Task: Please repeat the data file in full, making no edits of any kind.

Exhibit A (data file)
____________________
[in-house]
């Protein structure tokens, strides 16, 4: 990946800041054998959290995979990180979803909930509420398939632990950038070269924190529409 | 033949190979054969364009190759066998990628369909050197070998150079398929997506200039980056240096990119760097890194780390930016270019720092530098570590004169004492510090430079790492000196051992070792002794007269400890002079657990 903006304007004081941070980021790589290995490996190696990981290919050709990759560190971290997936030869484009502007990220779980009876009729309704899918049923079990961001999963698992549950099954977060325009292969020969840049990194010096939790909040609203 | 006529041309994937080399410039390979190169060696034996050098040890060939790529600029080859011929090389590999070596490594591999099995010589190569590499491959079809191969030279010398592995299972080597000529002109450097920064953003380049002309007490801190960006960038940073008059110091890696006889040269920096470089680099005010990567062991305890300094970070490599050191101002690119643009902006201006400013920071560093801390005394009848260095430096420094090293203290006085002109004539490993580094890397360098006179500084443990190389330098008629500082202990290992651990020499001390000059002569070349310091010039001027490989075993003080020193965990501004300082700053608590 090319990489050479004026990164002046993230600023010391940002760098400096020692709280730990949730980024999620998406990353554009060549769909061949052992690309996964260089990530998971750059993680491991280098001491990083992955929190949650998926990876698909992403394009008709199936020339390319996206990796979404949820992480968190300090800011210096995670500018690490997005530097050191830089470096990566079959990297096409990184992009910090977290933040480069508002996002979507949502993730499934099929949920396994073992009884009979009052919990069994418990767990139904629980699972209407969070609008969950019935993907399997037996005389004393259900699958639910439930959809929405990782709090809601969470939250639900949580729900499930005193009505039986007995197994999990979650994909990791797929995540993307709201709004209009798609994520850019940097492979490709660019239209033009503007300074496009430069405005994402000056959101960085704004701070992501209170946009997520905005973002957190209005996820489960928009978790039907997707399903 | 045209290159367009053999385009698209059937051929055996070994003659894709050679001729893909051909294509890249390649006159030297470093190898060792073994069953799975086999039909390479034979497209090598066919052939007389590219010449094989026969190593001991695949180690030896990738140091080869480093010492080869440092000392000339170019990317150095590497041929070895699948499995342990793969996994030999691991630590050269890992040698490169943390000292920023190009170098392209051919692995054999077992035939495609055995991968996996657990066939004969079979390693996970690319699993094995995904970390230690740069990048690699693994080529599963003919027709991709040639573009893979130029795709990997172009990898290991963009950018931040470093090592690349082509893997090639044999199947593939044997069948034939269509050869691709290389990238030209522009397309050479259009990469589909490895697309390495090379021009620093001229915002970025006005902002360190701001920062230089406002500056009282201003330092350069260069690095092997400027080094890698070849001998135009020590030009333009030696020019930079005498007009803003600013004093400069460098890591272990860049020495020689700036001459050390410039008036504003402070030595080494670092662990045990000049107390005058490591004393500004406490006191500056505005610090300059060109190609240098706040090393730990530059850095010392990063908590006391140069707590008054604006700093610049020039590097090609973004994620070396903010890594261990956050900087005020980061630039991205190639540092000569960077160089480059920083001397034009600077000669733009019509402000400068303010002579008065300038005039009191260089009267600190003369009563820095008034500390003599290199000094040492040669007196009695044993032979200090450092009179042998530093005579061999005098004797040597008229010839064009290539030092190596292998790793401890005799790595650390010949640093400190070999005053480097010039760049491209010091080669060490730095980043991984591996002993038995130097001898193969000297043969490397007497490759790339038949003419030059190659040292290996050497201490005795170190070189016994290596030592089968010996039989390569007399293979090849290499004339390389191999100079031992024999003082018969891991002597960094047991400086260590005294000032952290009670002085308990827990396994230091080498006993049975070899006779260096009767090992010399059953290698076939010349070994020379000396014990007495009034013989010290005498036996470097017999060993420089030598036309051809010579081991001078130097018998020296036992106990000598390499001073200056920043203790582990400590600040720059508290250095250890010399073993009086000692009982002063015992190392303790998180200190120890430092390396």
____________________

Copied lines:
[in-house]
């Protein structure tokens, strides 16, 4: 990946800041054998959290995979990180979803909930509420398939632990950038070269924190529409 | 033949190979054969364009190759066998990628369909050197070998150079398929997506200039980056240096990119760097890194780390930016270019720092530098570590004169004492510090430079790492000196051992070792002794007269400890002079657990 903006304007004081941070980021790589290995490996190696990981290919050709990759560190971290997936030869484009502007990220779980009876009729309704899918049923079990961001999963698992549950099954977060325009292969020969840049990194010096939790909040609203 | 006529041309994937080399410039390979190169060696034996050098040890060939790529600029080859011929090389590999070596490594591999099995010589190569590499491959079809191969030279010398592995299972080597000529002109450097920064953003380049002309007490801190960006960038940073008059110091890696006889040269920096470089680099005010990567062991305890300094970070490599050191101002690119643009902006201006400013920071560093801390005394009848260095430096420094090293203290006085002109004539490993580094890397360098006179500084443990190389330098008629500082202990290992651990020499001390000059002569070349310091010039001027490989075993003080020193965990501004300082700053608590 090319990489050479004026990164002046993230600023010391940002760098400096020692709280730990949730980024999620998406990353554009060549769909061949052992690309996964260089990530998971750059993680491991280098001491990083992955929190949650998926990876698909992403394009008709199936020339390319996206990796979404949820992480968190300090800011210096995670500018690490997005530097050191830089470096990566079959990297096409990184992009910090977290933040480069508002996002979507949502993730499934099929949920396994073992009884009979009052919990069994418990767990139904629980699972209407969070609008969950019935993907399997037996005389004393259900699958639910439930959809929405990782709090809601969470939250639900949580729900499930005193009505039986007995197994999990979650994909990791797929995540993307709201709004209009798609994520850019940097492979490709660019239209033009503007300074496009430069405005994402000056959101960085704004701070992501209170946009997520905005973002957190209005996820489960928009978790039907997707399903 | 045209290159367009053999385009698209059937051929055996070994003659894709050679001729893909051909294509890249390649006159030297470093190898060792073994069953799975086999039909390479034979497209090598066919052939007389590219010449094989026969190593001991695949180690030896990738140091080869480093010492080869440092000392000339170019990317150095590497041929070895699948499995342990793969996994030999691991630590050269890992040698490169943390000292920023190009170098392209051919692995054999077992035939495609055995991968996996657990066939004969079979390693996970690319699993094995995904970390230690740069990048690699693994080529599963003919027709991709040639573009893979130029795709990997172009990898290991963009950018931040470093090592690349082509893997090639044999199947593939044997069948034939269509050869691709290389990238030209522009397309050479259009990469589909490895697309390495090379021009620093001229915002970025006005902002360190701001920062230089406002500056009282201003330092350069260069690095092997400027080094890698070849001998135009020590030009333009030696020019930079005498007009803003600013004093400069460098890591272990860049020495020689700036001459050390410039008036504003402070030595080494670092662990045990000049107390005058490591004393500004406490006191500056505005610090300059060109190609240098706040090393730990530059850095010392990063908590006391140069707590008054604006700093610049020039590097090609973004994620070396903010890594261990956050900087005020980061630039991205190639540092000569960077160089480059920083001397034009600077000669733009019509402000400068303010002579008065300038005039009191260089009267600190003369009563820095008034500390003599290199000094040492040669007196009695044993032979200090450092009179042998530093005579061999005098004797040597008229010839064009290539030092190596292998790793401890005799790595650390010949640093400190070999005053480097010039760049491209010091080669060490730095980043991984591996002993038995130097001898193969000297043969490397007497490759790339038949003419030059190659040292290996050497201490005795170190070189016994290596030592089968010996039989390569007399293979090849290499004339390389191999100079031992024999003082018969891991002597960094047991400086260590005294000032952290009670002085308990827990396994230091080498006993049975070899006779260096009767090992010399059953290698076939010349070994020379000396014990007495009034013989010290005498036996470097017999060993420089030598036309051809010579081991001078130097018998020296036992106990000598390499001073200056920043203790582990400590600040720059508290250095250890010399073993009086000692009982002063015992190392303790998180200190120890430092390396």